Although we have argued that the key difference between our study and the study by Krakauer et al. (1999) is whether the transformations involved depend on the same or different kinematic parameters, there are several other differences between the two studies that may have contributed to the difference in results. In our experiment, forces under the dynamic transformation were applied through the hand, whereas in the study by Krakauer et al. (1999), forces were applied via a support attached to the forearm. It might be argued that the dynamic transformation used by Krakauer et al. (1999) is learned in intrinsic coordinates related to the sensors and muscles of the arm, whereas the dynamic transformation we used is learned in extrinsic coordinates related to the position of the hand in space. Because visuomotor rotations appear to be learned in extrinsic coordinates (Krakauer et al., 2000), the difference between our results and those obtained by Krakauer et al. (1999) may relate to the coordinate systems in which the transformations are learned. However, previous work on motor adaptation to dynamic perturbations indicates that force fields applied to the hand are represented in intrinsic coordinates (Shadmehr and Mussa-Ivaldi, 1994; Gandolfo et al., 1996).
Another important difference between our study and that of Krakauer et al. (1999) concerns the properties of the sensory error signals and motor adjustments brought about by the kinematic and dynamic transformations. The two transformations used in our study produced rotary errors in opposite directions and, likewise, required opposing motor adjustments. Under the visuomotor rotation, subjects had to generate commands that would send their arm to the right of the visual target, whereas under the elastic force field, they had to generate commands that would send their arm to the left of the visual target. In contrast, the dynamic perturbation used by Krakauer et al. (1999) did not appear to rotate the position of the hand away from the target significantly. Thus, the kinematic and dynamic transformations produced sensory errors and required motor adjustments that were neither both rotational nor both opposite. It may be that the interference we observed between kinematic and dynamic learning is related to the fact that our transformations required somewhat opposing motor adjustments. Indeed, previous work has shown that two kinematic tasks that depend on the same dependent variable interfere with one another only when the transformations involve conflict (Bock et al., 2001).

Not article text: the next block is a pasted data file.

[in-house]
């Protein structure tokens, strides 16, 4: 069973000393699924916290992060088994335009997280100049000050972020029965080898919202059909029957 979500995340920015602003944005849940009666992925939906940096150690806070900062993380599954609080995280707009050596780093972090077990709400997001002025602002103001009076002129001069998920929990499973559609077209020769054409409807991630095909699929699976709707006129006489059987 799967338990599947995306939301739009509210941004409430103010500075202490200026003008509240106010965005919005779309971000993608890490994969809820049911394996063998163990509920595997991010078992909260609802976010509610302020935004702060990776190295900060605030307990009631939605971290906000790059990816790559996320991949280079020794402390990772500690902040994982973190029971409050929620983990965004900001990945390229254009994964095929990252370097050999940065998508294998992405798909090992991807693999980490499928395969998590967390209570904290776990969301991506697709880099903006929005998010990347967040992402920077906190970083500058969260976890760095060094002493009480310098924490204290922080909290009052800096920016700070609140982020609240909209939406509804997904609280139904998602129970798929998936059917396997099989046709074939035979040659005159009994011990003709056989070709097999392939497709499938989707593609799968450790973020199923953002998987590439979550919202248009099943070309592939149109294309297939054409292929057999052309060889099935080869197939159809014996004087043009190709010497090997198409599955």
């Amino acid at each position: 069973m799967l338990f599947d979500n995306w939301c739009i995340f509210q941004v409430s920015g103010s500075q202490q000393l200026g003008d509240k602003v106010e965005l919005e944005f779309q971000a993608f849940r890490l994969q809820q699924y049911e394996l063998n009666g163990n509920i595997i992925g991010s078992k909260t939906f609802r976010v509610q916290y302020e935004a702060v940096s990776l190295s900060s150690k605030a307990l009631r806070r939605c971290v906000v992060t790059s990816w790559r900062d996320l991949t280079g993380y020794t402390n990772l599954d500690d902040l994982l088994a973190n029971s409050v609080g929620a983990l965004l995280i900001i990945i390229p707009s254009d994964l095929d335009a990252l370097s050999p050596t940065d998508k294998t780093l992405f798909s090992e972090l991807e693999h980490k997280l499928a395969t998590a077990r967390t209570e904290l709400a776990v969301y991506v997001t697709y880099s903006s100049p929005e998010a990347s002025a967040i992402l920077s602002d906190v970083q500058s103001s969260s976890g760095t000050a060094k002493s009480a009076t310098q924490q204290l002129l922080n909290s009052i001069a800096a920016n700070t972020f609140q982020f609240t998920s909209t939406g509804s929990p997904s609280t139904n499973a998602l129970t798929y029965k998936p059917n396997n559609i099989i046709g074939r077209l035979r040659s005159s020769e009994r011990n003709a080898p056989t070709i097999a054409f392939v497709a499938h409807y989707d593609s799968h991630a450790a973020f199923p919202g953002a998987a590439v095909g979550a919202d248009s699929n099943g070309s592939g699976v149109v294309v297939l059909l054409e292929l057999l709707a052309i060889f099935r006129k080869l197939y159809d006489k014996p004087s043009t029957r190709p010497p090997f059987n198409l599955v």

We observed statistically equivalent interference effects regardless of whether or not subjects received visual feedback of the cursor position while adapting to the rotary force field. Thus, the interference we observed between kinematic and dynamic learning does not depend on receiving sensory feedback in the same (visual) modality. Moreover, receiving somewhat opposing visual feedback when adapting to the kinematic and dynamic transformations does not increase the magnitude of the interference. To the extent that opposing sensory errors might be responsible for the observed interference, our results suggest that these errors may be represented in a common coordinate system in motor working memory.
In summary, we have shown that kinematic and dynamic transformations are not learned independently when the transformations are both rotary and position-dependent. We hypothesize that the kinematic parameter on which a transformation depends is a key factor mediating the allocation of resources in motor working memory. Thus, if two transformations depend on the same kinematic parameter and also require opposing sensorimotor adjustments, they should interfere with one another. The strong prediction from this hypothesis is that two dynamic or two kinematic transformations should not interfere with one another if they depend on different kinematic parameters.
This work was supported by the Natural Sciences and Engineering Research Council of Canada, the Wellcome Trust, and the Human Frontier Science Program.
Correspondence should be addressed to J. Randall Flanagan, Department of Psychology, Queen's University, Kingston, ON K7L 3N6, Canada. E-mail:.